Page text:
The Vietnamese government is believed to have ordered an undisclosed number of T-90S tanks from Uralvagonzavod. This recently came to light after years of speculation whether the Southeast Asian country is once again boosting its ground forces.
News of the buy hasn’t been corroborated by enough sources, or even Vietnamese media, but an investor report from the Russian armored vehicle manufacturer is cited as proof that 64 T-90S tanks were scheduled for delivery to an Asian client. This was first revealed by the press agency Tass citing a document where separate orders of T-90S and T-90SK tanks were assigned to country codes for Vietnam and Iraq.
For Vietnam to choose the T-90S isn’t out of the ordinary. Checking open sources reveals its army maintains anywhere between several hundred to a thousand aging T-54/55 medium tanks and PT-76 amphibious tanks. The T-90S is attractive for its powerful armament and smaller tonnage compared to its NATO rivals, whose variants scale in excess of 60 tons–by comparison the T-90S manages 46.5 tons for combat weight.
Choosing the T-90S gives Vietnamese ground forces a leg up compared to their neighbors. Main battle tanks aren’t too prolific in Southeast Asia but a handful of countries have bought heavy armor. Singapore, for example, has 94 modified Leopard 2SG’s while Indonesia purchased 101 surplus Leopard 2’s with fewer bells and whistles.
Malaysia operates a small collection of Polish Twardy tanks, which are based on the T-72M. Meanwhile, Thailand is waiting for separate orders of Ukrainian T-84 Oplot-M’s and the Chinese MBT 3000.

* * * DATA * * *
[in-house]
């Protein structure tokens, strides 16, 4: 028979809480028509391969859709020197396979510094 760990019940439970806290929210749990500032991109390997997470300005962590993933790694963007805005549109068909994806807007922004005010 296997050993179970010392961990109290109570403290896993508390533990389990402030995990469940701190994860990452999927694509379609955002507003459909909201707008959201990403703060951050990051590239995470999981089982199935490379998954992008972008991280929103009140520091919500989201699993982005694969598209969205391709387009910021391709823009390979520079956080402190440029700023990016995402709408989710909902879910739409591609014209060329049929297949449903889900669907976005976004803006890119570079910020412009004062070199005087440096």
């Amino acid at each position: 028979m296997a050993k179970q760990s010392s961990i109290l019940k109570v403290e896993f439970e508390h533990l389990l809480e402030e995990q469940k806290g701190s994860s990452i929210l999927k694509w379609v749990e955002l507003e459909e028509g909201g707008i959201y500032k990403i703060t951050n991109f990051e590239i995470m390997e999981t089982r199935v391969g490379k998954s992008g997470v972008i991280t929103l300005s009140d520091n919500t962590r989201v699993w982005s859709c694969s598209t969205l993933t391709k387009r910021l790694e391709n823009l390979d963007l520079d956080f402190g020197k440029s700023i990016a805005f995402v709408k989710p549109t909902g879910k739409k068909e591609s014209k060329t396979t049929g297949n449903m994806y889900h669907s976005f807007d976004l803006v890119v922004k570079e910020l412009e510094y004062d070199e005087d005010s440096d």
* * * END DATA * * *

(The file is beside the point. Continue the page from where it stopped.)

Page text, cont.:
The T-90S is a sound investment when it comes to its protective features. The Relikt armor panels on its glacis and turret, combined with Shtora active protection to foil incoming missiles, make it very survivable. Its firepower is a superior gun/missile system, the 2A46M-5, complemented by a coaxial PK machine gun and a 12.7mm machine gun above the commander’s hatch.
But like its predecessors, the T-90S does have weak spots. Its rubber side skirts are prone to falling apart, putting the hull at risk from shaped charges. Recent T-90S static displays by Uralvagonzavod includes slat armor over the back of the turret and engine compartment. Even when covered in ERA plates the dangers posed by modern anti-tank weapons are worrisome. In 2016 a stationary T-90S used by pro-Assad forces in Syria survived a direct hit from an American-made TOW missile but was left immobilized.
The appeal of the T-90S is felt strongest by armies familiar with Soviet T-series tanks. Outside the Russian Federation countries like Azerbaijan (100-200), Turkmenistan (40), and India (500-1,250) have paid for them as replacements for older T-72’s.
It’s probable discussions for the T-90S originated in 2015 after Vietnam and Russia signed a free trade agreement that allowed the ASEAN state to cultivate a dependable ally at a time of worsening relations with China. Negotiations may have begun in earnest by 2016 when Russian media began speculating about the coming deal for 200 tanks.
While the exact number of T-90S tanks for Vietnam can’t be verified at the moment, it could take another year before they reach their end user.